Brexit: a sledgehammer to UK workers’ rights or an opportunity for higher standards?

Cancelled post-Brexit review of workers’ rights provides comfort that UK employment laws will not be watered down

On 24 December 2020, the UK and the EU signed the UK-EU Trade and Cooperation Agreement (the Trade Agreement) which took effect on 1 January 2021.

Whilst the Trade Agreement is wide-reaching and covers many areas, this article specifically addresses the implications of this agreement on UK employment law. Now that the UK is no longer part of the EU, what does this mean in terms of the existing UK employment law which is derived from EU law? And what will the UK be obliged to continue following future legislation introduced by the EU?

Existing UK employment law

A number of current UK employment laws are derived from European legislation and case law including:

  • The Working Time Regulations 1998 which govern the number of hours employees may work and the minimum requirements in terms of breaks and annual leave.
  • TUPE legislation which protects employees’ terms and conditions where there is a change of service provider and/or business transfer.
  • Some aspects of discrimination law. Whilst the UK already had some anti-discrimination legislation in place, changes were made to comply with the EU position including the introduction of the concept of associative discrimination and the introduction of gender reassignment as a protected characteristic.
  • Awards of compensation in UK discrimination claims are also currently not subject to any cap (unlike awards of unfair dismissal) as a result of a decision made by the European Court of Justice in 1993.

At present, all employment legislation that was in force pre 1 January 2021 remains in place. However, now that the UK is no longer part of the EU, it can choose to revoke some or all of the legislation it introduced by virtue of its membership of the EU. The Trade Agreement does not prevent the UK from making changes to its domestic employment laws. In fact, it specifically notes each party’s right to determine the labour and social levels of protection it deems appropriate. It may also modify its laws accordingly in a manner consistent with its international commitments. However, there is a non-regression principle within the Trade Agreement which provides that:

A Party shall not weaken or reduce, in a manner affecting trade or investment between the Parties, its labour and social levels of protection below the levels in place at the end of the transition period, including by failing to effectively enforce its law and standards…

Therefore, the UK may choose, and is permitted to, make changes to its domestic employment law provided such changes will not adversely affect trade or investment with the EU.

Concerns about the government’s ability to make changes to UK employment law rights have been flagged by Ed Miliband, Shadow Business Secretary who has claimed that such would amount to “taking a sledgehammer to workers’ rights.”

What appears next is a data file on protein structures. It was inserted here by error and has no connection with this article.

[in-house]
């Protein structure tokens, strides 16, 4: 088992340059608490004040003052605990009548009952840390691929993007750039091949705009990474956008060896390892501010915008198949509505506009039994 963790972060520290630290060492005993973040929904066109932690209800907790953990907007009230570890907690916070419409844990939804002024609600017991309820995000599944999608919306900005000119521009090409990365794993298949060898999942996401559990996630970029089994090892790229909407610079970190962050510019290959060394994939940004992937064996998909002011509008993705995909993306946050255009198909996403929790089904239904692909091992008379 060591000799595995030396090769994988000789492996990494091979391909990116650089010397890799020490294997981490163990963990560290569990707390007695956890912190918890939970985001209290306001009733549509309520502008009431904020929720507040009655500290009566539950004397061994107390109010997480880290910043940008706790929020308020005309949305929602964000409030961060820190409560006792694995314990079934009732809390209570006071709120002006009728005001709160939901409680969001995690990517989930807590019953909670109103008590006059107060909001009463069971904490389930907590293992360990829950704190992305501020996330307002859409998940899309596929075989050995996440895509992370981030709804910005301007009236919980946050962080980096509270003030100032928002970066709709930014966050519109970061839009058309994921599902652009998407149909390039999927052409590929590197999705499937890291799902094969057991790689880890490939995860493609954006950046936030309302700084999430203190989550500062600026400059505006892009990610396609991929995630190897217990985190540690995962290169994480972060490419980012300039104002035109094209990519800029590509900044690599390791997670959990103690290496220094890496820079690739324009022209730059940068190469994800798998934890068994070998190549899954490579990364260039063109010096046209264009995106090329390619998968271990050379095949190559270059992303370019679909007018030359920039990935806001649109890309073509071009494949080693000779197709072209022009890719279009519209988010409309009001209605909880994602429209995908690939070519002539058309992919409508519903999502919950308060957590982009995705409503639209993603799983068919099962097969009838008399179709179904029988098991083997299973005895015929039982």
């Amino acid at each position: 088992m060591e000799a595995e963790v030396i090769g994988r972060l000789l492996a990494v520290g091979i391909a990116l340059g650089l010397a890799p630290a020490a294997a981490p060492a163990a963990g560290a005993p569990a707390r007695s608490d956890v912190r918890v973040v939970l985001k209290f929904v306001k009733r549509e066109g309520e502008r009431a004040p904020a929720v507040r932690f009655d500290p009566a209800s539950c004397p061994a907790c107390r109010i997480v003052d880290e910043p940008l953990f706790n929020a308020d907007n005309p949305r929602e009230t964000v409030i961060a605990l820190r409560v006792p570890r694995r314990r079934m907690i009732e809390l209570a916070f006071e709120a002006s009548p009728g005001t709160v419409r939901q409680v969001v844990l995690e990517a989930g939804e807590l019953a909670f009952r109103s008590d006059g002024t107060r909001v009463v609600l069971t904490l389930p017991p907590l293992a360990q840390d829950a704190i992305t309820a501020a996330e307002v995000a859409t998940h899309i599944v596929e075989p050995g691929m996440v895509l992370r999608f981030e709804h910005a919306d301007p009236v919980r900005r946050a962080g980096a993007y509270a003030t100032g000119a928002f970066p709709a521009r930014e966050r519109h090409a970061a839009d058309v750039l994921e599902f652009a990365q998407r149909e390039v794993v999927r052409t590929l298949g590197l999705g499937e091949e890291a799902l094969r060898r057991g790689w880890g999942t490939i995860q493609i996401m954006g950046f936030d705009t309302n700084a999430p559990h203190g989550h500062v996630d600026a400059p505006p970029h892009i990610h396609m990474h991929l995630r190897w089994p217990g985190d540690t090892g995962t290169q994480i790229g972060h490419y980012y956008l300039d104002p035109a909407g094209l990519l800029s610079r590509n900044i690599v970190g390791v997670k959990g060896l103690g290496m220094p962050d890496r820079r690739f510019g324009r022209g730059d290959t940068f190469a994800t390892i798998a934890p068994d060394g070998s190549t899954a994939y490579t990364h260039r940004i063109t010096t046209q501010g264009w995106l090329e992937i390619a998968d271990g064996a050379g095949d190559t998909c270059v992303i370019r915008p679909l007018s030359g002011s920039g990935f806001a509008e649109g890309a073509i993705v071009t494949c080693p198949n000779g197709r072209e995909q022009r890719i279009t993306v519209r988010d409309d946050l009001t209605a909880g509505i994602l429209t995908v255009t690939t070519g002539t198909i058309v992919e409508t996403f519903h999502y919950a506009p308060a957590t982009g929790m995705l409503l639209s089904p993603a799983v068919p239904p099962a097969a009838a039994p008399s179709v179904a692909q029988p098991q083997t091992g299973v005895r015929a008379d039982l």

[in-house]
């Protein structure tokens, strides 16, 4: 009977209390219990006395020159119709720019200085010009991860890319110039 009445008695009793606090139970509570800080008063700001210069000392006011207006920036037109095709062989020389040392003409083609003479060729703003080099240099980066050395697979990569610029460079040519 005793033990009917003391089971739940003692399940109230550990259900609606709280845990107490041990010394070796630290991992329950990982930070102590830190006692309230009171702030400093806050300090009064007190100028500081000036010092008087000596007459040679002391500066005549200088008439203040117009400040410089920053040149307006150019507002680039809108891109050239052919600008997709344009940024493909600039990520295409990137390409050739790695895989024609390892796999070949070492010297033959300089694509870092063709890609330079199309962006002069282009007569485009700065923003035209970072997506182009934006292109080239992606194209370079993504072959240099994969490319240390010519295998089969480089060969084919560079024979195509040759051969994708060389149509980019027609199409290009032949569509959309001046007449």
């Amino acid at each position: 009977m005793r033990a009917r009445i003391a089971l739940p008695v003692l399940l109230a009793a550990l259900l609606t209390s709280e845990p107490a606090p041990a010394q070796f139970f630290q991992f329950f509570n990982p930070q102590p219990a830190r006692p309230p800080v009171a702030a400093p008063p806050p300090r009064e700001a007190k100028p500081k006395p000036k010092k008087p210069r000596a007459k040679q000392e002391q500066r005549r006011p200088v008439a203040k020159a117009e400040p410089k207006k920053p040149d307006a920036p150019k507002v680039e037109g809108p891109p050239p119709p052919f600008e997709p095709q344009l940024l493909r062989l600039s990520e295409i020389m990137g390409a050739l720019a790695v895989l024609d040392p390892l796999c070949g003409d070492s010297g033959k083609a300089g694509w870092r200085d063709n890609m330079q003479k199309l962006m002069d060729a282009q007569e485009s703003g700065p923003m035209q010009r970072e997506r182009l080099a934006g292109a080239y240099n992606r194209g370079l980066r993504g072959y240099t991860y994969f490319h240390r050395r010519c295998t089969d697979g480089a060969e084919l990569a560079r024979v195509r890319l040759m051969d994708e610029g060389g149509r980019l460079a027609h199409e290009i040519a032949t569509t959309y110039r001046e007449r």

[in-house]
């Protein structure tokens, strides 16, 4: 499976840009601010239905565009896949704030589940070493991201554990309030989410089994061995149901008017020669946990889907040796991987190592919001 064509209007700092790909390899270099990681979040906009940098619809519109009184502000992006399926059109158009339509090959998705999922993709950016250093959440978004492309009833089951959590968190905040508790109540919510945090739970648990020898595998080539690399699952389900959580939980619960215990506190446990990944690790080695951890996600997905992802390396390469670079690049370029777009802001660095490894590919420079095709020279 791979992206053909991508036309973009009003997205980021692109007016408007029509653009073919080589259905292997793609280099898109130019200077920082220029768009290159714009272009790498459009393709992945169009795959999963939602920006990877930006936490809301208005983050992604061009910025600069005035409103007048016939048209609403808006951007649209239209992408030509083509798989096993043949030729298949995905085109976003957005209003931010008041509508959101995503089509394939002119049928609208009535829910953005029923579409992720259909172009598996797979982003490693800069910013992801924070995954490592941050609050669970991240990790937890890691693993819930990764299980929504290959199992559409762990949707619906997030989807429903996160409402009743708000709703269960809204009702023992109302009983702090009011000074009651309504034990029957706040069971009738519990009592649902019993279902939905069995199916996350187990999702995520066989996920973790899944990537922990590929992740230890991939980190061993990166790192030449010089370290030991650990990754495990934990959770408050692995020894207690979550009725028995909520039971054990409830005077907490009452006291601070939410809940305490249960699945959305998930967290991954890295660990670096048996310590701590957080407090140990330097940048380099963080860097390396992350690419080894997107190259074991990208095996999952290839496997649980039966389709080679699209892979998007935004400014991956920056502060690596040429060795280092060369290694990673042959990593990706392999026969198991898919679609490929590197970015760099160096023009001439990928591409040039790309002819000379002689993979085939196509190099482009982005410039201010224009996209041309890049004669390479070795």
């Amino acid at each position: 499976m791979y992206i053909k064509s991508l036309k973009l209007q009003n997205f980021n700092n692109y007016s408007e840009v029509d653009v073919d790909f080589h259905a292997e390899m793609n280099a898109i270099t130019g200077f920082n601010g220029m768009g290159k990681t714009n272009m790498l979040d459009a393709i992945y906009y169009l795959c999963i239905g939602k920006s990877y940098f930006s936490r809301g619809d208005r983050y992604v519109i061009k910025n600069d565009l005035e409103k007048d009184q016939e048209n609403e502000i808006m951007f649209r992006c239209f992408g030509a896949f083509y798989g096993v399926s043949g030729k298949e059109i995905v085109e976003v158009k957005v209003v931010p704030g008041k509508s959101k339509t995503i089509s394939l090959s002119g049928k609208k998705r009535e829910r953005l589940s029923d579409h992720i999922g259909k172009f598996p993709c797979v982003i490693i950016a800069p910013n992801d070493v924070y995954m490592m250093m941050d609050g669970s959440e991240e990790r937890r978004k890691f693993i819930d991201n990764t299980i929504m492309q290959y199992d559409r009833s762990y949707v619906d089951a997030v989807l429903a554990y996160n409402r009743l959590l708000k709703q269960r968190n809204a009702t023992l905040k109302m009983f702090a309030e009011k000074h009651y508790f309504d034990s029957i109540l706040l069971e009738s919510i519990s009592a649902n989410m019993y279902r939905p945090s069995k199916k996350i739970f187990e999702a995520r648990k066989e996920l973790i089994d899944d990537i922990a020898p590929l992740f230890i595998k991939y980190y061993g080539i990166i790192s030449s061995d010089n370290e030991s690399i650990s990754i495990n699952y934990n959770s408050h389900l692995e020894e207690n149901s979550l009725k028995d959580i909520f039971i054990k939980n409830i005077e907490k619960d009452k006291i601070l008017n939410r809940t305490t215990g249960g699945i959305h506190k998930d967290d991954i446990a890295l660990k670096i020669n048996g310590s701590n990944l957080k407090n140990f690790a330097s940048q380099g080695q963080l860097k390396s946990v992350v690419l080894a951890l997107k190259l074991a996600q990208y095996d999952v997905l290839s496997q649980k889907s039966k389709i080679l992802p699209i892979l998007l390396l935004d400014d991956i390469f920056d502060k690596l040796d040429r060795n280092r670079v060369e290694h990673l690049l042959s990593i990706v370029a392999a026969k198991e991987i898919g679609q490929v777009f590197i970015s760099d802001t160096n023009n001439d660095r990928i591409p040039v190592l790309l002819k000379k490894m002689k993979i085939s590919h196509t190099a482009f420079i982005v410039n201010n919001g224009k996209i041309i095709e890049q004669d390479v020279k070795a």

However, the government has been quick to deny that it intends to use Brexit as an opportunity to water down employment rights with Business Secretary, Kwasi Kwarteng stating on Twitter: We are not going to lower the standards of workers’ rights. The UK has one of the best workers’ rights records in the world – going further than the EU in many areas. We want to protect and enhance workers’ rights going forward, not row back on them.”

Mr Kwarteng has subsequently confirmed that a planned post-Brexit review of workers’ rights which was feared would lead to a reduction of rights laid out in the Working Time Regulations 1998 in particular, will not go ahead. Instead, he has stated that the government is instead considering Brexit to be an opportunity to introduce “higher standards.”

For now at least, it appears unlikely that there will be any changes to UK employment law arising out of the UK’s exit from the EU. Certainly, we would not expect to see any dramatic changes such as the removal or reduction of any discrimination protection currently afforded by UK law. But looking ahead, it is possible that future legislative changes may be made to clarify more ambiguous areas of law such as holiday pay and how this is calculated. This issue has been the subject of considerable litigation in recent years. It may be that the government now seizes the opportunity to clarify the position once and for all.

Future EU laws

The UK is under no obligation to impose domestic legislation to give effect to European Directives introduced after 1 January 2021 although it may still choose to do so. The Agreement specifically gives the UK the right to determine its own future employment laws irrespective of those introduced by the EU. However, significant divergences in legislation between the UK and the EU may be capable of impacting trade or investment between the parties. In the event of a material impact on trade or investment, both the UK and the EU have the right to take rebalancing measures. Therefore, the UK will still need to be mindful of any new employment measures introduced by the EU.

Whilst case law decisions and principles handed down by the CJEU on or after 31 December 2020 are not binding on any UK tribunals or courts, decision-makers may (and are likely to) have regard to them where relevant.


Whilst it is too early to say for sure, it appears unlikely that Brexit will lead to any significant change in UK employment law rights. Instead, UK employment laws are likely to remain closely aligned to those in place in EU.

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